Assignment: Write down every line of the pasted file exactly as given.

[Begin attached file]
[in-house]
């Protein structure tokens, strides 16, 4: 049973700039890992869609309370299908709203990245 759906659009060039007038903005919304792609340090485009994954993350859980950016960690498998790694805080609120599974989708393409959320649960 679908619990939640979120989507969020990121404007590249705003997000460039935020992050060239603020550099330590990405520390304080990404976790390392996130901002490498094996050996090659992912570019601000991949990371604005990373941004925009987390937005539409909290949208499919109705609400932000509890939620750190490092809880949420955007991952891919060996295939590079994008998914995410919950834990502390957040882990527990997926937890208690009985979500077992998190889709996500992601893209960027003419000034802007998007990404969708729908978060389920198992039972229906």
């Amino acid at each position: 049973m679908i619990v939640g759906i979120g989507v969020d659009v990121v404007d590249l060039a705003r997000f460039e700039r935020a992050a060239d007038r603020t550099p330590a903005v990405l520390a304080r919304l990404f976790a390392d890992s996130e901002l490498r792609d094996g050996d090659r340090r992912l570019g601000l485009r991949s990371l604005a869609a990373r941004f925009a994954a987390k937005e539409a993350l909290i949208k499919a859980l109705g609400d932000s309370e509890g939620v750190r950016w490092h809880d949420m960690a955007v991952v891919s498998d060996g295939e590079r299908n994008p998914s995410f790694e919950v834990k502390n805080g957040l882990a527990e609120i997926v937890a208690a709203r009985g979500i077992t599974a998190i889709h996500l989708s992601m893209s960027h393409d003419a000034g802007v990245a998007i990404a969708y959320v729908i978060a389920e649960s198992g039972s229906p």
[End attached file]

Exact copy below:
[in-house]
């Protein structure tokens, strides 16, 4: 049973700039890992869609309370299908709203990245 759906659009060039007038903005919304792609340090485009994954993350859980950016960690498998790694805080609120599974989708393409959320649960 679908619990939640979120989507969020990121404007590249705003997000460039935020992050060239603020550099330590990405520390304080990404976790390392996130901002490498094996050996090659992912570019601000991949990371604005990373941004925009987390937005539409909290949208499919109705609400932000509890939620750190490092809880949420955007991952891919060996295939590079994008998914995410919950834990502390957040882990527990997926937890208690009985979500077992998190889709996500992601893209960027003419000034802007998007990404969708729908978060389920198992039972229906």
């Amino acid at each position: 049973m679908i619990v939640g759906i979120g989507v969020d659009v990121v404007d590249l060039a705003r997000f460039e700039r935020a992050a060239d007038r603020t550099p330590a903005v990405l520390a304080r919304l990404f976790a390392d890992s996130e901002l490498r792609d094996g050996d090659r340090r992912l570019g601000l485009r991949s990371l604005a869609a990373r941004f925009a994954a987390k937005e539409a993350l909290i949208k499919a859980l109705g609400d932000s309370e509890g939620v750190r950016w490092h809880d949420m960690a955007v991952v891919s498998d060996g295939e590079r299908n994008p998914s995410f790694e919950v834990k502390n805080g957040l882990a527990e609120i997926v937890a208690a709203r009985g979500i077992t599974a998190i889709h996500l989708s992601m893209s960027h393409d003419a000034g802007v990245a998007i990404a969708y959320v729908i978060a389920e649960s198992g039972s229906p």